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Sergei Sarkisian · Jul 1 8m read

Angular. General tips

Before we start with some intermediate and advanced topics, I would like to sum up some more general points. They are subjective, of course, so I will be happy to discuss them if you have other opinion or better arguments for any of them.

The list is not comprehensive and this is intended, cause I will cover some topics in future articles.

Tip 1. Follow official styleguide

Angular is quite strict in terms of limiting the possible architecture of an application, but there are still many places in it that allow you to do things your own way. The imagination of the developers is limitless, but sometimes it makes the job difficult for those who work on the project with you or after you.

The Angular team does a good job by maintaining the Angular architecture itself and it’s libraries, so they definitely know how create stable and supportable codebase.

I recommend follow their official styleguide and deviate from it only if things don't work that way. This will make things easier when you will come to new project or if anyone will come into your project.

Remember, supportable, stable and easy to understand code and app architecture is more important than clever but cryptic solutions than nobody will able to catch up (possibly even you in the future).

Official Angular styleguide: https://angular.io/guide/styleguide

Tip 2. Consider to buy Angular Ninja book

You may think that this is ad, but here is the thing: that’s really good book with all the main concepts of Angular covered and the price is up to you. You can also choose how much money will go to writers and how much will go to charity.

One of the authors of this book is a member of Angular teem, so this is definitely the most reliable source of information about Angular after the official documentation. You can see the chapters of the book on the book’s page and read sample chapters to decide if it’s worth your buck.

Moreover, the book is updated with the release of a new version of Angular and you get all updates to the book for free.

The Ninja Squad blog itself is very good source of information about Angular, with articles and news about new versions, best practices, experimental features and more.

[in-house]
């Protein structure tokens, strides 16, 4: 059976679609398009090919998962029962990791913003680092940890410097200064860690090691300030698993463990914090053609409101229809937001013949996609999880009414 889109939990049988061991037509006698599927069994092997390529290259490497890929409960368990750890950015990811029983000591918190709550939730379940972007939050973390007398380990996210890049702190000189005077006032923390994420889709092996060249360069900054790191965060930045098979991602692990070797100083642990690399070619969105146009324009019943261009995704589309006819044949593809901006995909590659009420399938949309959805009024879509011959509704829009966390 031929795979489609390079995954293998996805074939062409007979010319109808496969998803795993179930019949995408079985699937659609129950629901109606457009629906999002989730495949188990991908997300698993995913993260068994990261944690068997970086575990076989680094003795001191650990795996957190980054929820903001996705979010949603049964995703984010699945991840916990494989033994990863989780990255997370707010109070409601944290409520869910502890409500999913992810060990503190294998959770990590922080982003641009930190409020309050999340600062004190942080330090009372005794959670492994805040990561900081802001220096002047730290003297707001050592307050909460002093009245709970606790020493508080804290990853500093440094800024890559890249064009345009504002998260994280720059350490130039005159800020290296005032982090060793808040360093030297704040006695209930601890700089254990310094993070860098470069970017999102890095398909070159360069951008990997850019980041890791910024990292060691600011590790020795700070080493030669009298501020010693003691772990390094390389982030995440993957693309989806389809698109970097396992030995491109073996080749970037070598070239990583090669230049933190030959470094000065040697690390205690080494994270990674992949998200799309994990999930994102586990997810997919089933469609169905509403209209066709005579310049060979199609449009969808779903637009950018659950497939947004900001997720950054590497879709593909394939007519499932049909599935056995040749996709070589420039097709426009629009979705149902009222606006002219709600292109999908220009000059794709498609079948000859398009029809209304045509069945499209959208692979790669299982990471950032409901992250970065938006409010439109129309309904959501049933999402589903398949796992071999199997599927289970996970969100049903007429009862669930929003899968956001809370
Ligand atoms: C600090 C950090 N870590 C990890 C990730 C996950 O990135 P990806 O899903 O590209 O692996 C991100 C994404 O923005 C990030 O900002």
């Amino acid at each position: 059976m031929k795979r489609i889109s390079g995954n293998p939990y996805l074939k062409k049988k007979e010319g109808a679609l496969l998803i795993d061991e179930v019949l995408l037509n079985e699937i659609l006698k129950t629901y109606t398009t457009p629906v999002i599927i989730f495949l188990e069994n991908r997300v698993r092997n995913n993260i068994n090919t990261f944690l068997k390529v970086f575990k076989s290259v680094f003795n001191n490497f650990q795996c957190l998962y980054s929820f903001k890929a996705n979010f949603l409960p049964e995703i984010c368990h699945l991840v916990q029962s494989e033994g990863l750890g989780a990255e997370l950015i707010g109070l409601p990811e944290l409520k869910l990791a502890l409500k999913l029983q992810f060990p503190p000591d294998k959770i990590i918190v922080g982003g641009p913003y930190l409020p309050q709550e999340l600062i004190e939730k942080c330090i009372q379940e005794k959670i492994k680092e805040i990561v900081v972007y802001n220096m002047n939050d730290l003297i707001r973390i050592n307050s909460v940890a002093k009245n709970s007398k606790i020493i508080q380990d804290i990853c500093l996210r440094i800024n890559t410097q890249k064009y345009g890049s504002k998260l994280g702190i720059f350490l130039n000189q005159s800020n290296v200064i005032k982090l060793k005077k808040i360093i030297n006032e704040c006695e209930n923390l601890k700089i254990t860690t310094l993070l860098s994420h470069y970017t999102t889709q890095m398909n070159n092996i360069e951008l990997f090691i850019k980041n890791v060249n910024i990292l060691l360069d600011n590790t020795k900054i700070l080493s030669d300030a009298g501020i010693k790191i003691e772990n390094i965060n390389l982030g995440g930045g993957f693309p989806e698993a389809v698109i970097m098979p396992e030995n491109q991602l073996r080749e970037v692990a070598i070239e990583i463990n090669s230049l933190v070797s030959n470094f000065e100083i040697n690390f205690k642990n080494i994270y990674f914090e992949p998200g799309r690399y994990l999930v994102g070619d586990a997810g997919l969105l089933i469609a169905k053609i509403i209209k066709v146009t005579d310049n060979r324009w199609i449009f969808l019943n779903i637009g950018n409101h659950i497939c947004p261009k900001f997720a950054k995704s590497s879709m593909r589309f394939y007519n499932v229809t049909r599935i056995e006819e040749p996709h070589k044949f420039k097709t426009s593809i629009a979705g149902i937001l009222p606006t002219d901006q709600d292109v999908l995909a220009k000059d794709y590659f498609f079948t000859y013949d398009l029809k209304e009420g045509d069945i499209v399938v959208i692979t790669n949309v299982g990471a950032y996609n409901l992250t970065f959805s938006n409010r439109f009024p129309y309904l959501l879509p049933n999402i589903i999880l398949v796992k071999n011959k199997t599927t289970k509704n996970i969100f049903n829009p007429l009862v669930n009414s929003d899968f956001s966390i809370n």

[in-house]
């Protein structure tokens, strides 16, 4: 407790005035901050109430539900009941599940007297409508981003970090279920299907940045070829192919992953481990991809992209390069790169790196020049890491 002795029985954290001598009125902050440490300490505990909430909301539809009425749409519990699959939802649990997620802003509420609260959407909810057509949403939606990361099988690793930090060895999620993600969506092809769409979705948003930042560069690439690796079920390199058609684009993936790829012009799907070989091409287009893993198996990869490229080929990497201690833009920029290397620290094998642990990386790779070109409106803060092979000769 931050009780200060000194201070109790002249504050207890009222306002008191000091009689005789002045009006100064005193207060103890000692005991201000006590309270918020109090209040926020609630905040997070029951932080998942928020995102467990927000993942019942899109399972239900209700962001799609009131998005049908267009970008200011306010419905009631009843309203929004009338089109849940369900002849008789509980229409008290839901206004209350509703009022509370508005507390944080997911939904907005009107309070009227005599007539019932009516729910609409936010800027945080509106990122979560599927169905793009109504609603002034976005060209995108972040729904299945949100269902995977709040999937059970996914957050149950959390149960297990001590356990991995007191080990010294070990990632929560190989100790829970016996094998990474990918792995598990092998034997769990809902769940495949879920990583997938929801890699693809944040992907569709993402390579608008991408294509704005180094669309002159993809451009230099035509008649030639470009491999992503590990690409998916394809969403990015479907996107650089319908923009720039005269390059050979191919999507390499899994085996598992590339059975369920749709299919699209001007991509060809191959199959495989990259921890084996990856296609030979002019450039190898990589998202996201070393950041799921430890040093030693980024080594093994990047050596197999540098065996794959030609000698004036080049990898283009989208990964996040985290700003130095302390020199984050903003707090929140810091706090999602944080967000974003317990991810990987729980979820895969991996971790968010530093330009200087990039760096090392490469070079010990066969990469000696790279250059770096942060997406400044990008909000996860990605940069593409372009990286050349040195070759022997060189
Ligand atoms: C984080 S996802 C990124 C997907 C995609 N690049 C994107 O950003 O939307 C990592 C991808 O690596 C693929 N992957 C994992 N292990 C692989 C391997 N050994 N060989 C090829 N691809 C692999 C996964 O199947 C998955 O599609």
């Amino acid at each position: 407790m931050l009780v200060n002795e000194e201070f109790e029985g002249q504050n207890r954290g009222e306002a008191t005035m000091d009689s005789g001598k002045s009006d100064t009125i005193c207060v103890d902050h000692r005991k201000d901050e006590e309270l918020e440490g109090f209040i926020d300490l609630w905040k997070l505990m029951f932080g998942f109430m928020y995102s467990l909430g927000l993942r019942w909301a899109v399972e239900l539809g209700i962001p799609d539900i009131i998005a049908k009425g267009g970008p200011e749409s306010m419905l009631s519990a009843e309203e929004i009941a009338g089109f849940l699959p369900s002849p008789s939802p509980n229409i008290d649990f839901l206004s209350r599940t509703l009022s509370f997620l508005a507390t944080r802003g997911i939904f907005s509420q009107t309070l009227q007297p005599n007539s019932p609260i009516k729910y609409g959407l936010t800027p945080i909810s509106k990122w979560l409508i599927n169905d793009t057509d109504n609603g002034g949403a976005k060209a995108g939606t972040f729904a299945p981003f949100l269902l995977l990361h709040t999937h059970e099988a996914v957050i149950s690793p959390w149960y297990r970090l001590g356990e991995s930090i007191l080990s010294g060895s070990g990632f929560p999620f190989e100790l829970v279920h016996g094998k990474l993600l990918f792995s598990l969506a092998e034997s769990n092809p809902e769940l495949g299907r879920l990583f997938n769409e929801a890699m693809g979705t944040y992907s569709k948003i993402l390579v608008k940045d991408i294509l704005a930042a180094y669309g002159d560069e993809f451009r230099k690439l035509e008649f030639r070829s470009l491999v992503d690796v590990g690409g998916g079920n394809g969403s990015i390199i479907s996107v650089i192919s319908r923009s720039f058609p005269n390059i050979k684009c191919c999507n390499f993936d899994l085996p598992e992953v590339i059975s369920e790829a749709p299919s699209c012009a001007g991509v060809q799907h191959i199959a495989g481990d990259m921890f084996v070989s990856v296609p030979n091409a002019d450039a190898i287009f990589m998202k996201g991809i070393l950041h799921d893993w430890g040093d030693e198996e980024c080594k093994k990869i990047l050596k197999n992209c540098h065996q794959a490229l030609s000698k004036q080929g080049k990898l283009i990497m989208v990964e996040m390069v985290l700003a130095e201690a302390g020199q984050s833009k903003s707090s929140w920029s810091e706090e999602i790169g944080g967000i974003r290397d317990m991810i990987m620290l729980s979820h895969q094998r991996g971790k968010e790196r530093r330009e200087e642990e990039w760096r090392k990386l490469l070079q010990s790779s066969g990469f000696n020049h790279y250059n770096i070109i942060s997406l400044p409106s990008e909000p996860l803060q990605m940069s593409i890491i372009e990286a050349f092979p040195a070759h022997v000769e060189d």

Angular Ninja book: https://books.ninja-squad.com/angular

Tip 3. Read official documentation

Before you dive in into the writing of some code of your app it’s a good idea to read through official documentation and guides, especially if you start your project on a version of Angular you hadn’t use before. Things keep getting deprecated all the time, tutorials and guides in the Internet could be outdated and you may end up with growing your technical debt instead of using new best practices and functionality.

That’s a good habit also to check for which version the guide was written for. If it’s 2+ version behind the one you are using then it’s better to check if things have changed since then.

Official documentation: https://angular.io

Tip 4. Consider of using Angular CDK even if you don’t use Angular Material

I will cover it better in future articles, but I know that many Angular Developers don’t even know about Angular CDK.

Angular CDK is a library of useful directives and base classes that can help you with developing better applications. For example, it has such things as FocusTrap, Drag & Drop, VirtualScroll and more which can be easily added to your components

Angular CDK: https://material.angular.io/cdk/categories

Tip 5. Fix your dependencies in package.json

It’s not particularly related to Angular and it might be important in any project. When you make npm install --save <something> , it will be added to your package.json with ^ or ~ in the beginning of package version. It means that your project will be able to use any minor/patch version of the same major version of the dependency. This will go wrong in the future with almost 100% probability. I faced this issue in different projects so many times. Time passing by and new minor version of some dependency coming out and your app won’t build anymore. Because an author of this dependency updated it’s dependencies in minor (or even patch) version and now they are in conflict with your build. Or may be there is a new bug presented in new minor version of your dependency and you have no problems in your code (cause you installed your dependencies before the new version came up) but anyone else trying to install and build your project from repository will face the bug you even don’t aware of (and you will not be able to reproduce it on your machine).

package-lock.json exists to solve this problem and to help developers have the same set of dependencies across the project. Ideally it should be committed to repository, but many developers are deciding to add this file to .gitignore. And id it’s gone, you may end up with problems above. So better do not blindly trust your dependencies resolution and fix it on the specific version, regularly scan it for vulnerabilities (with npm audit) and then update and test it manually.

Tip 6. Try to upgrade your app to the new Angular version as soon as you can